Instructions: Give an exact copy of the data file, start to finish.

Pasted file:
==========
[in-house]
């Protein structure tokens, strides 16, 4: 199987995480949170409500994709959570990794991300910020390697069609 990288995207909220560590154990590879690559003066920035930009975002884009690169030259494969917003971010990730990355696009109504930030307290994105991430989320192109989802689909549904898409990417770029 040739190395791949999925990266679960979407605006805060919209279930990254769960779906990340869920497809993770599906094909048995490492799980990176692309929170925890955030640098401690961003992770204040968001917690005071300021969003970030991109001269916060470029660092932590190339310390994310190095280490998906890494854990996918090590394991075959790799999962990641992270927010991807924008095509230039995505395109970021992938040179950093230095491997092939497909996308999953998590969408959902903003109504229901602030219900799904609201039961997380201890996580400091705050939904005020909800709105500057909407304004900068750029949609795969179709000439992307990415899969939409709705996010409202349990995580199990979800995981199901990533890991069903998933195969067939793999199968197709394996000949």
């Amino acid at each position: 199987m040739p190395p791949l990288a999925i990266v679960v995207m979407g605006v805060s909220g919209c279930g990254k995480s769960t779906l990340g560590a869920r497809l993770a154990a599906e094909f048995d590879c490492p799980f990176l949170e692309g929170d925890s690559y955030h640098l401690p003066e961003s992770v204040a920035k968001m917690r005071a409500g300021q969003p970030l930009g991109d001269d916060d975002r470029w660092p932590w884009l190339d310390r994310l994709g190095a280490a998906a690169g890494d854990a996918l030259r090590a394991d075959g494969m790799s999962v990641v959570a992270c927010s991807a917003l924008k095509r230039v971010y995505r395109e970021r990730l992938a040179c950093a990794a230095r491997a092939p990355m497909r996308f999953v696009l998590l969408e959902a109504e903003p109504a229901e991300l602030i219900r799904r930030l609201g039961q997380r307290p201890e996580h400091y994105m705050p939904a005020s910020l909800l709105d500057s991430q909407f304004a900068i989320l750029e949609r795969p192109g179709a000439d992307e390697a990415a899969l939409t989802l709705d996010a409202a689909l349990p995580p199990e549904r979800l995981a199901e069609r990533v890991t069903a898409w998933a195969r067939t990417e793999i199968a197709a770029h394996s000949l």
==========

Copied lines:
[in-house]
């Protein structure tokens, strides 16, 4: 199987995480949170409500994709959570990794991300910020390697069609 990288995207909220560590154990590879690559003066920035930009975002884009690169030259494969917003971010990730990355696009109504930030307290994105991430989320192109989802689909549904898409990417770029 040739190395791949999925990266679960979407605006805060919209279930990254769960779906990340869920497809993770599906094909048995490492799980990176692309929170925890955030640098401690961003992770204040968001917690005071300021969003970030991109001269916060470029660092932590190339310390994310190095280490998906890494854990996918090590394991075959790799999962990641992270927010991807924008095509230039995505395109970021992938040179950093230095491997092939497909996308999953998590969408959902903003109504229901602030219900799904609201039961997380201890996580400091705050939904005020909800709105500057909407304004900068750029949609795969179709000439992307990415899969939409709705996010409202349990995580199990979800995981199901990533890991069903998933195969067939793999199968197709394996000949």
């Amino acid at each position: 199987m040739p190395p791949l990288a999925i990266v679960v995207m979407g605006v805060s909220g919209c279930g990254k995480s769960t779906l990340g560590a869920r497809l993770a154990a599906e094909f048995d590879c490492p799980f990176l949170e692309g929170d925890s690559y955030h640098l401690p003066e961003s992770v204040a920035k968001m917690r005071a409500g300021q969003p970030l930009g991109d001269d916060d975002r470029w660092p932590w884009l190339d310390r994310l994709g190095a280490a998906a690169g890494d854990a996918l030259r090590a394991d075959g494969m790799s999962v990641v959570a992270c927010s991807a917003l924008k095509r230039v971010y995505r395109e970021r990730l992938a040179c950093a990794a230095r491997a092939p990355m497909r996308f999953v696009l998590l969408e959902a109504e903003p109504a229901e991300l602030i219900r799904r930030l609201g039961q997380r307290p201890e996580h400091y994105m705050p939904a005020s910020l909800l709105d500057s991430q909407f304004a900068i989320l750029e949609r795969p192109g179709a000439d992307e390697a990415a899969l939409t989802l709705d996010a409202a689909l349990p995580p199990e549904r979800l995981a199901e069609r990533v890991t069903a898409w998933a195969r067939t990417e793999i199968a197709a770029h394996s000949l």